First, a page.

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PLoS One. 2010 Dec 15;5(12):e15708. doi: 10.1371/journal.pone.0015708.

Evolution of an agriculture-associated disease causing Campylobacter coli clade: evidence from national surveillance data in Scotland.

Author information

1
Department of Zoology, University of Oxford, Oxford, United Kingdom. samuel.sheppard@zoo.ox.ac.uk

Abstract

The common zoonotic pathogen Campylobacter coli is an important cause of bacterial gastroenteritis worldwide but its evolution is incompletely understood. Using multilocus sequence type (MLST) data of 7 housekeeping genes from a national survey of Campylobacter in Scotland (2005/6), and a combined population genetic-phylogenetics approach, we investigated the evolutionary history of C. coli. Genealogical reconstruction of isolates from clinical infection, farm animals and the environment, revealed a three-clade genetic structure. The majority of farm animal, and all disease causing genotypes belonged to a single clade (clade 1) which had comparatively low synonymous sequence diversity, little deep branching genetic structure, and a higher number of shared alleles providing evidence of recent clonal decent. Calibration of the rate of molecular evolution, based on within-species genetic variation, estimated a more rapid rate of evolution than in traditional estimates. This placed the divergence of the clades at less than 2500 years ago, consistent with the introduction of an agricultural niche having had an effect upon the evolution of the C. coli clades. Attribution of clinical isolate genotypes to source, using an asymmetric island model, confirmed that strains from chicken and ruminants, and not pigs or turkeys, are the principal source of human C. coli infection. Taken together these analyses are consistent with an evolutionary scenario describing the emergence of agriculture-associated C. coli lineage that is an important human pathogen.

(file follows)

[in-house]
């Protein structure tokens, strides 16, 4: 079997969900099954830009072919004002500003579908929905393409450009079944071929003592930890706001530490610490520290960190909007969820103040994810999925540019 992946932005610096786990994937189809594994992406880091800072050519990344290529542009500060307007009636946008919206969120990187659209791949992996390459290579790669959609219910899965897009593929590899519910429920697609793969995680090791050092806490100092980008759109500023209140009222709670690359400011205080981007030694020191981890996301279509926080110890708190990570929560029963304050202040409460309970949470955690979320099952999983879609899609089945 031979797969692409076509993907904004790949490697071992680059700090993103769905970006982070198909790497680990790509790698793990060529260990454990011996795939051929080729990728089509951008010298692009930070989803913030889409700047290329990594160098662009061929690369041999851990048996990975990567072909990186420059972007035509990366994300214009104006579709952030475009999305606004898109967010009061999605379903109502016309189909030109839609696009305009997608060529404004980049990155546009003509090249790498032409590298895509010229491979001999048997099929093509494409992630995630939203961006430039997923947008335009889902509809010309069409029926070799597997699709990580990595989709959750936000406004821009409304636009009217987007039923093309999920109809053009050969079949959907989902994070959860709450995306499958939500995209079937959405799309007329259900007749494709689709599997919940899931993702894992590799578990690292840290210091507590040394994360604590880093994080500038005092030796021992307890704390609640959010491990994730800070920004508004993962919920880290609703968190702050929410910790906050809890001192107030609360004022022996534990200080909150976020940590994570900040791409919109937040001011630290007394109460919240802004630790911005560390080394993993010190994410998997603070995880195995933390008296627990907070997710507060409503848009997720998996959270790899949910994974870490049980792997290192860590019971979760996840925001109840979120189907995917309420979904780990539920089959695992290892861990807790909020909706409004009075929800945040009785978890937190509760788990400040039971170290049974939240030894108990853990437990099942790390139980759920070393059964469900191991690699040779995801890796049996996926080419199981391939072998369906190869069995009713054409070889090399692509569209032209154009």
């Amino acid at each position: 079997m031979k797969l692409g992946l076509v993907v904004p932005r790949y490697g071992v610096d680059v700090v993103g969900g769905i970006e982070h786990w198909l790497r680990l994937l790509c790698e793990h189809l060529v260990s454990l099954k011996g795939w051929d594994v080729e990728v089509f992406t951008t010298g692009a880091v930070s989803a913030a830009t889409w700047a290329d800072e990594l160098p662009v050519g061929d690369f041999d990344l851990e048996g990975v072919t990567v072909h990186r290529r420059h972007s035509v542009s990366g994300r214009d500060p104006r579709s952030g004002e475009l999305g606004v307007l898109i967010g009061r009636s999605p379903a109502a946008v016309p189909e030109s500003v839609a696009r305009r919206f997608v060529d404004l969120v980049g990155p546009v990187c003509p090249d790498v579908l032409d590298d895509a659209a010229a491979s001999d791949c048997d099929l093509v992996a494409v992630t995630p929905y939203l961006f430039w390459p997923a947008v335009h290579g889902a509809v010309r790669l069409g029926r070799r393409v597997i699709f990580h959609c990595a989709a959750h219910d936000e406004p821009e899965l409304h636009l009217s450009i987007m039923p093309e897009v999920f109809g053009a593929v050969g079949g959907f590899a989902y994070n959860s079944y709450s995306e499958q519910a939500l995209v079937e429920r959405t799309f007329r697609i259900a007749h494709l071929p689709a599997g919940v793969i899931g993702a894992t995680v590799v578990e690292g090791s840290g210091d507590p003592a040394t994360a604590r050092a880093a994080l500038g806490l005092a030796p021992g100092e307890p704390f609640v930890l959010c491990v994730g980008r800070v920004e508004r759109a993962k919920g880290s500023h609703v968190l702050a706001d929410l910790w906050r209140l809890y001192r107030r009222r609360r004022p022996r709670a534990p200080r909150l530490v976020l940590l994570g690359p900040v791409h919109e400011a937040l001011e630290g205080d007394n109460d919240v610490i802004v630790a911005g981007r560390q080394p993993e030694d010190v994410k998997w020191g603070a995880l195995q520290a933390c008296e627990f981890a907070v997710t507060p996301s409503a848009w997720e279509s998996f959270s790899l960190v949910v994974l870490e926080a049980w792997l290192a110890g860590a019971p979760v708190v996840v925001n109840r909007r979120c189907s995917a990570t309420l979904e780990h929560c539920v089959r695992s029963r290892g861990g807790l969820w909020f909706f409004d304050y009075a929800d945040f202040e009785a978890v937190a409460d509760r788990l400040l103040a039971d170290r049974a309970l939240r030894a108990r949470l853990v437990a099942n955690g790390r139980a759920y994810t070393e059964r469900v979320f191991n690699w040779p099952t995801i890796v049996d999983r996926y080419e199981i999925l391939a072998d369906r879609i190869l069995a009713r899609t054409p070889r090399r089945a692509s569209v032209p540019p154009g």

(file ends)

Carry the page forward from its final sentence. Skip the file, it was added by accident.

PMID:
21179537
PMCID:
PMC3002284
DOI:
10.1371/journal.pone.0015708
[Indexed for MEDLINE]
Free PMC Article

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